The big question is whether Timor-Leste voters are likely to show the voting discipline they did in the three rounds of elections in 2007. In those contests, the vote for the first presidential round was very closely reflected in the second round, with the minor parties but one throwing their support behind Rose Ramos-Horta, who was elected in the second round with an overwhelming majority of just under 70 per cent. Fretilin’s candidate, Francisco ‘Lu-Olo’ Guterres, increased his vote from just under 30 per cent to just over 30 per cent, reflecting the addition of the support of a further, minor party.

SHALL WE TALK ABOUT WHALES AND WHALING? (9)

This article appeared in the Sunday Debate page in the Herald Sun, 15 January 2012.
To read the argument from the anti-whaling side (Sea Shepherd), please go to the following link.
http://www.heraldsun.com.au/ipad/commercial-whaling-in-the-southern-ocea...

*************************************************************

Before talking about the whaling in the Southern Ocean

IT IS quite unfortunate that the current debate on whaling is somehow focusing only on the Japanese scientific research whaling in the Southern Ocean and the clash between the whalers and environmental activists. It is actually distracting the debate from the fundamental question. The focus of the debate should be on a question: How should human beings relate to this creature, the whale, in the 21st century?

Home for Christmas? Not everyone is so lucky

As we prepare to share Christmas with our families, we're thankful that we have a roof over our head, food on our table, and family and friends to share the festive season with. Not everyone in our community is so lucky.

Report on Sri Lanka war crimes exonerates SL government

When one’s expectations are low, it is difficult to be disappointed. But even with almost no expectation that the report of Sri Lanka’s ‘Lessons Learnt and Reconciliation Commission’ (LLRC) would seriously address prima facie evidence of war crimes, it has still left a wide range of observers dismayed. The only lesson that appears to have been learned is that the government of Mahinda Rajapaksa has worked out how to get away with murder.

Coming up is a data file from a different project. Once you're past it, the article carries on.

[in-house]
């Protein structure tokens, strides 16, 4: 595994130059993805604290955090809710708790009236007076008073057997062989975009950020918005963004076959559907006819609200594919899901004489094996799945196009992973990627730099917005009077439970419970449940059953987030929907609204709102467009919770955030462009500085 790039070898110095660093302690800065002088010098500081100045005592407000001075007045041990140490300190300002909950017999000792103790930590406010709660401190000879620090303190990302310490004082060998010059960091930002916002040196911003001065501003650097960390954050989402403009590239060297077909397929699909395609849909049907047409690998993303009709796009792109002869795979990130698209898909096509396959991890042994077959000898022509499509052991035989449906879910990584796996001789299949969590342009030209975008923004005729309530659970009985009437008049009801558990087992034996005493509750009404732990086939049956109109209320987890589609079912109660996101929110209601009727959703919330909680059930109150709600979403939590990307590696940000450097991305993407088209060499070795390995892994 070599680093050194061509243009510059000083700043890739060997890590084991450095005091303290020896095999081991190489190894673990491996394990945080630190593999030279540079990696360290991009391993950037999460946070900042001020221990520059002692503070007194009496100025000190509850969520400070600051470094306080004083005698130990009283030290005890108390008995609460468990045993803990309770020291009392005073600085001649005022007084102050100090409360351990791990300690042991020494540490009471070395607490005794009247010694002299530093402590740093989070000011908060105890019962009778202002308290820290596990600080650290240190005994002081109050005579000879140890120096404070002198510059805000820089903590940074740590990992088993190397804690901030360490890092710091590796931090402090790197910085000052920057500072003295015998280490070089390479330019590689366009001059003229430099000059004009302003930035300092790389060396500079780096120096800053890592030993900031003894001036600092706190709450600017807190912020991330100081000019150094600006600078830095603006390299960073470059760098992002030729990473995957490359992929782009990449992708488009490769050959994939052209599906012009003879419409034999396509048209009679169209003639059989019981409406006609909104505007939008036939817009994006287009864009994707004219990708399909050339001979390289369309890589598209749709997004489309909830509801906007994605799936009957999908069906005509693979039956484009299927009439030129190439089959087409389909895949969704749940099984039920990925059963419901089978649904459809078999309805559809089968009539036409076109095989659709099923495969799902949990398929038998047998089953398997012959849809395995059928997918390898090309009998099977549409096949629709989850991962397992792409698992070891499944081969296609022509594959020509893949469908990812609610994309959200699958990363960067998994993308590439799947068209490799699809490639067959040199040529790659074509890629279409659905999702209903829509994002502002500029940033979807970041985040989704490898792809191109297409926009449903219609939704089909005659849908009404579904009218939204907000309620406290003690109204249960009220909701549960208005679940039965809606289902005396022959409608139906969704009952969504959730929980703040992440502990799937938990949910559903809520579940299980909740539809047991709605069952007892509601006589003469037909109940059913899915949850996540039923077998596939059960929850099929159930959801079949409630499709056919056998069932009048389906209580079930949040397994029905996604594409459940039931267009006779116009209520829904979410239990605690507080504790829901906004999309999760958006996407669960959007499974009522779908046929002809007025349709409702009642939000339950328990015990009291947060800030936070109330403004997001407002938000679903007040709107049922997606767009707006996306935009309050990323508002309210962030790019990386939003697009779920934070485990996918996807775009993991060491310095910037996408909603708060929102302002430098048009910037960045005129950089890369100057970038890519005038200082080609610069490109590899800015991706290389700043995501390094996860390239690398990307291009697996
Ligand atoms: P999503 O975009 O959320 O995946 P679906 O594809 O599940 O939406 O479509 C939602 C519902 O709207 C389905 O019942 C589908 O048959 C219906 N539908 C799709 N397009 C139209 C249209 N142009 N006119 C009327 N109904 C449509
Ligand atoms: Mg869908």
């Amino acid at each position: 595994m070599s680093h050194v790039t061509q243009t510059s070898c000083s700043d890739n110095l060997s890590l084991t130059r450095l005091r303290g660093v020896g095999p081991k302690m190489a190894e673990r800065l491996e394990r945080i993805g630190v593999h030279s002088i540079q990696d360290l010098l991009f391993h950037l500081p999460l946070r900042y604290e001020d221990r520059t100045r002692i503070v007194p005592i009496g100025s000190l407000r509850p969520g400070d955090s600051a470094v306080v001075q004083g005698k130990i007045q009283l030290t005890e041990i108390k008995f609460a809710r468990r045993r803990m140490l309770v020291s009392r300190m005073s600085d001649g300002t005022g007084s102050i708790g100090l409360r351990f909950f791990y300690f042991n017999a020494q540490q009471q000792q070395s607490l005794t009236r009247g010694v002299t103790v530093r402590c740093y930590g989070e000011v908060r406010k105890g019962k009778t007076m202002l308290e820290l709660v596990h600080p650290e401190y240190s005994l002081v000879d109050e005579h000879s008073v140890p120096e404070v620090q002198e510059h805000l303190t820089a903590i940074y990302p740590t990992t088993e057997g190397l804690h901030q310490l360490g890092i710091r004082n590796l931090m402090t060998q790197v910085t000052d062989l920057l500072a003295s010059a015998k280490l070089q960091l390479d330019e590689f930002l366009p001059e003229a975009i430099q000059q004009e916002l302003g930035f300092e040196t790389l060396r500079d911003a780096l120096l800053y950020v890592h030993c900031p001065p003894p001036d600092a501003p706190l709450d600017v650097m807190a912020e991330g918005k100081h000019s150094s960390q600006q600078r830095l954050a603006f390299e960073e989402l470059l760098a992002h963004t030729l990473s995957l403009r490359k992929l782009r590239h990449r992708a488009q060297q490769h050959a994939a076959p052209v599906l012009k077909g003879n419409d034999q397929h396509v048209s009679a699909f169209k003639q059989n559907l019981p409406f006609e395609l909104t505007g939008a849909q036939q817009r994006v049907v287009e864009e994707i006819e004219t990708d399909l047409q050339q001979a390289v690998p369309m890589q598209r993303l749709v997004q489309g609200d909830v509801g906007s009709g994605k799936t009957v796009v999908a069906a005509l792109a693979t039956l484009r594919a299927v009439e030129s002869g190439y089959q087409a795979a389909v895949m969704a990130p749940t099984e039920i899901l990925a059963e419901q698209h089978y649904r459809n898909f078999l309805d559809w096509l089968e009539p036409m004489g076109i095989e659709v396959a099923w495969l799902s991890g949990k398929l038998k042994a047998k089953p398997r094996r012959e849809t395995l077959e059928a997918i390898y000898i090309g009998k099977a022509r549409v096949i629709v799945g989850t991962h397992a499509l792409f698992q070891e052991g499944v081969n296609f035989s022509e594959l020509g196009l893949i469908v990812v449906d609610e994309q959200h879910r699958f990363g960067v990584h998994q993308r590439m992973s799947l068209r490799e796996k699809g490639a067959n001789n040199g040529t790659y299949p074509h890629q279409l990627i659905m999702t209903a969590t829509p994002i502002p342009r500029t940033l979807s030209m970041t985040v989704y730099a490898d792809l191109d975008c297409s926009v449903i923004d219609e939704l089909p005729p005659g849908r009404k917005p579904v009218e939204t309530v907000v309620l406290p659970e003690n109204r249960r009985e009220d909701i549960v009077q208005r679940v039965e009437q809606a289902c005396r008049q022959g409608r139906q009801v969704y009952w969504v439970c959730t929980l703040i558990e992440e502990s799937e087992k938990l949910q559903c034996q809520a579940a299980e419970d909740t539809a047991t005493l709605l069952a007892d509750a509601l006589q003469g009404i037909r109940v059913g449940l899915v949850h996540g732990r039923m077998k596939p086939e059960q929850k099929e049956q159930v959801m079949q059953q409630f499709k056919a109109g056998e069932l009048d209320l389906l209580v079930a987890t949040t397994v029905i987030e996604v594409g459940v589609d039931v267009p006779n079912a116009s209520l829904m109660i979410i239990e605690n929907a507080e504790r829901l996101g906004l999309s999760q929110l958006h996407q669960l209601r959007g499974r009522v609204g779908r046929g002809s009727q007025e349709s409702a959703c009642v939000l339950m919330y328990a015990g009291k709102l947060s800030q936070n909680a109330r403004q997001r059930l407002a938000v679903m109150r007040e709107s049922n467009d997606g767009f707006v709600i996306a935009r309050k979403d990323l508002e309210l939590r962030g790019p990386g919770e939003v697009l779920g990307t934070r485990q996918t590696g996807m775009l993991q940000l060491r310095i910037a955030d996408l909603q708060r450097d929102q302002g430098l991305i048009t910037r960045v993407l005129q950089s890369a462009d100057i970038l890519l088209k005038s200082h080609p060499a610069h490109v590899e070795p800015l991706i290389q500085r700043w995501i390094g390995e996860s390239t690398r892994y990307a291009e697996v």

The Journal of Foreign Relations said the report ‘exonerates the military, does not touch on the question of accountability and includes some touchy-feely language about the country’s need to move forward, celebrate its diversity and be grateful for the defeat of terrorism’.

SHALL WE TALK ABOUT WHALES AND WHALING? (8)

To whale or not to whale … THAT should be the question

I was simply amazed when I read a small online Japanese article about a week ago.  It was reporting the departure of three whaling ships from Shimonoseki, former whaling town in the western Japan, heading for the Antarctic.  I was amazed not that I was surprised by the fact that the Japanese had decided to return to the Antarctic yet again but that one official from the Japanese Fisheries Agency was quoted as saying that they had beefed up the fleet’s security level to counter the attack from activists and they were releasing the information beforehand because it may work as a “deterrent effect” .  

     Excuse me?  Deterrent effect?  Are you serious?  

Reconciling cultural diversity and public law

I have just arrived in Ottawa, Canada,  as a  visiting professor hosted by the Audio Visual Lab for the Study of Culture and Society, and only a few hours ago delivered my first public seminar about the  transnational practices of migrants in multicultural societies.

Yesterday, I was interviewed by local radios on the broader topic of migrant settlement policies and what Canada and Australia had in common and also where their respective policies differed.

However,  the most interesting media interaction happened to me in an interview with the Ottawa Citizen, a leading newspaper here.

What was rather surprising about the interview is the reporter’s questions about the very contentious issue of domestic law and whether this needed to be amended in some cases to take into account cultural practices of the specific migrant communities.

Syndicate content